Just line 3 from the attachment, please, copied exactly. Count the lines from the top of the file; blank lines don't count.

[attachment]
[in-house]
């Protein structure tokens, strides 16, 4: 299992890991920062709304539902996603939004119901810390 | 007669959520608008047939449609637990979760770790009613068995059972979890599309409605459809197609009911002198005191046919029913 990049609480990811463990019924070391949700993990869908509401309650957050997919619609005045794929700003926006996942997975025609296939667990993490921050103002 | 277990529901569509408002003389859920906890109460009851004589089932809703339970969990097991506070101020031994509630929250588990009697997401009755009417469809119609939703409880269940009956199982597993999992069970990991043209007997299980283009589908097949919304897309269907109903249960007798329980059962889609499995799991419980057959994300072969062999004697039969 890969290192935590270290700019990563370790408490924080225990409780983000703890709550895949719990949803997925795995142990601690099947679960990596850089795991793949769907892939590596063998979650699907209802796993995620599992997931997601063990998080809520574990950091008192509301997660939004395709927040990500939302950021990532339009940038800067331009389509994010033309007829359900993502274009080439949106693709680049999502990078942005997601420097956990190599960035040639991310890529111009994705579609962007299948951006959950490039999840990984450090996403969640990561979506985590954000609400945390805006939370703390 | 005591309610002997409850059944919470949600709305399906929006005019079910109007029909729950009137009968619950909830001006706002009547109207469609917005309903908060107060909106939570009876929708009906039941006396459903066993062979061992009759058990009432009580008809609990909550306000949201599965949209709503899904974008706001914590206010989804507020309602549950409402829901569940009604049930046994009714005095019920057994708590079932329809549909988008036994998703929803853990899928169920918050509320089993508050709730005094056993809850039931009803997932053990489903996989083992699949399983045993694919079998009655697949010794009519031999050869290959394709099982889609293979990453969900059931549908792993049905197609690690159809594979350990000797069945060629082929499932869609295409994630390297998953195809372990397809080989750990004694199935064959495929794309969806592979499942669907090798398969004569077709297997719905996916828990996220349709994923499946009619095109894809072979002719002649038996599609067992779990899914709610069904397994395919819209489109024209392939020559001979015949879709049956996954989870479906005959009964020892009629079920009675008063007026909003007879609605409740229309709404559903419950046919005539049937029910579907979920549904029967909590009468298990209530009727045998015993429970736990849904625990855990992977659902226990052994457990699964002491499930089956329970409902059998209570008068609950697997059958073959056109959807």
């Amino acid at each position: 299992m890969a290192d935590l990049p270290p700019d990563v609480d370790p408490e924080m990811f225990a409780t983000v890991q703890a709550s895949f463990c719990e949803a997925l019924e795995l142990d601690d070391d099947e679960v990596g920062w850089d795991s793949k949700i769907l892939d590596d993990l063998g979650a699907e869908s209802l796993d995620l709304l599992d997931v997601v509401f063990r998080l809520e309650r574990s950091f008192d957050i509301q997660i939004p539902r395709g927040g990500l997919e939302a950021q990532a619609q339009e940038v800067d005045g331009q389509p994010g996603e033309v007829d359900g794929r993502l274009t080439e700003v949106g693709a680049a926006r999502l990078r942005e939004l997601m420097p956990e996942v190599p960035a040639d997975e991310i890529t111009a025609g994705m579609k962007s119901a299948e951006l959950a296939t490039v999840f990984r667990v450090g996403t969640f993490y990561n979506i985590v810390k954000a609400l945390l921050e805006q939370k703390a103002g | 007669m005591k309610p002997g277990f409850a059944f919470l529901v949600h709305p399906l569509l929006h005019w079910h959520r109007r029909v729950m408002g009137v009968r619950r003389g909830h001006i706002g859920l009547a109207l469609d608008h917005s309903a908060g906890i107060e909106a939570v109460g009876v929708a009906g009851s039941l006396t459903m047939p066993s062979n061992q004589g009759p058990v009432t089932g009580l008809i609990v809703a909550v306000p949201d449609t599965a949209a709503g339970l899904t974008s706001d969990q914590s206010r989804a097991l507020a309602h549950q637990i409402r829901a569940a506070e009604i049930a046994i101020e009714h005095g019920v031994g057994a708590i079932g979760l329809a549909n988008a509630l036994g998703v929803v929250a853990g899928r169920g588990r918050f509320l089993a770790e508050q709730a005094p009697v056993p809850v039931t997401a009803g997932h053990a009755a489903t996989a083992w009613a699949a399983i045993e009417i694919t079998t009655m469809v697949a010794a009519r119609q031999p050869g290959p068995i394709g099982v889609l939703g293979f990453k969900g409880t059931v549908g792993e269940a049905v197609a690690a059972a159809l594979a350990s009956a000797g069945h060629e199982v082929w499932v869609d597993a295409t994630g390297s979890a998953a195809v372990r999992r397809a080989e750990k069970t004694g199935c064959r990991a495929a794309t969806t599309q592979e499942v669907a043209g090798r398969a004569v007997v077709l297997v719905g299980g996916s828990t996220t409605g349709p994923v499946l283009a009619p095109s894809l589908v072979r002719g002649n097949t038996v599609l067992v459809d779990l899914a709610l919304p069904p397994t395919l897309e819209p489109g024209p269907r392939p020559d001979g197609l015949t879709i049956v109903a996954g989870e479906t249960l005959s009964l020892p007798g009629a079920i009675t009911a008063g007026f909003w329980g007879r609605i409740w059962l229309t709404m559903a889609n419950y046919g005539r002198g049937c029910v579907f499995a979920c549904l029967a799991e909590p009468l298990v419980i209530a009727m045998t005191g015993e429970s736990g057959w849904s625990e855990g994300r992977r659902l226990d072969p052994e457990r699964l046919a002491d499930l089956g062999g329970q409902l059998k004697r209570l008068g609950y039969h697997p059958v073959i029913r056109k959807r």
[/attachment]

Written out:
């Amino acid at each position: 299992m890969a290192d935590l990049p270290p700019d990563v609480d370790p408490e924080m990811f225990a409780t983000v890991q703890a709550s895949f463990c719990e949803a997925l019924e795995l142990d601690d070391d099947e679960v990596g920062w850089d795991s793949k949700i769907l892939d590596d993990l063998g979650a699907e869908s209802l796993d995620l709304l599992d997931v997601v509401f063990r998080l809520e309650r574990s950091f008192d957050i509301q997660i939004p539902r395709g927040g990500l997919e939302a950021q990532a619609q339009e940038v800067d005045g331009q389509p994010g996603e033309v007829d359900g794929r993502l274009t080439e700003v949106g693709a680049a926006r999502l990078r942005e939004l997601m420097p956990e996942v190599p960035a040639d997975e991310i890529t111009a025609g994705m579609k962007s119901a299948e951006l959950a296939t490039v999840f990984r667990v450090g996403t969640f993490y990561n979506i985590v810390k954000a609400l945390l921050e805006q939370k703390a103002g | 007669m005591k309610p002997g277990f409850a059944f919470l529901v949600h709305p399906l569509l929006h005019w079910h959520r109007r029909v729950m408002g009137v009968r619950r003389g909830h001006i706002g859920l009547a109207l469609d608008h917005s309903a908060g906890i107060e909106a939570v109460g009876v929708a009906g009851s039941l006396t459903m047939p066993s062979n061992q004589g009759p058990v009432t089932g009580l008809i609990v809703a909550v306000p949201d449609t599965a949209a709503g339970l899904t974008s706001d969990q914590s206010r989804a097991l507020a309602h549950q637990i409402r829901a569940a506070e009604i049930a046994i101020e009714h005095g019920v031994g057994a708590i079932g979760l329809a549909n988008a509630l036994g998703v929803v929250a853990g899928r169920g588990r918050f509320l089993a770790e508050q709730a005094p009697v056993p809850v039931t997401a009803g997932h053990a009755a489903t996989a083992w009613a699949a399983i045993e009417i694919t079998t009655m469809v697949a010794a009519r119609q031999p050869g290959p068995i394709g099982v889609l939703g293979f990453k969900g409880t059931v549908g792993e269940a049905v197609a690690a059972a159809l594979a350990s009956a000797g069945h060629e199982v082929w499932v869609d597993a295409t994630g390297s979890a998953a195809v372990r999992r397809a080989e750990k069970t004694g199935c064959r990991a495929a794309t969806t599309q592979e499942v669907a043209g090798r398969a004569v007997v077709l297997v719905g299980g996916s828990t996220t409605g349709p994923v499946l283009a009619p095109s894809l589908v072979r002719g002649n097949t038996v599609l067992v459809d779990l899914a709610l919304p069904p397994t395919l897309e819209p489109g024209p269907r392939p020559d001979g197609l015949t879709i049956v109903a996954g989870e479906t249960l005959s009964l020892p007798g009629a079920i009675t009911a008063g007026f909003w329980g007879r609605i409740w059962l229309t709404m559903a889609n419950y046919g005539r002198g049937c029910v579907f499995a979920c549904l029967a799991e909590p009468l298990v419980i209530a009727m045998t005191g015993e429970s736990g057959w849904s625990e855990g994300r992977r659902l226990d072969p052994e457990r699964l046919a002491d499930l089956g062999g329970q409902l059998k004697r209570l008068g609950y039969h697997p059958v073959i029913r056109k959807r």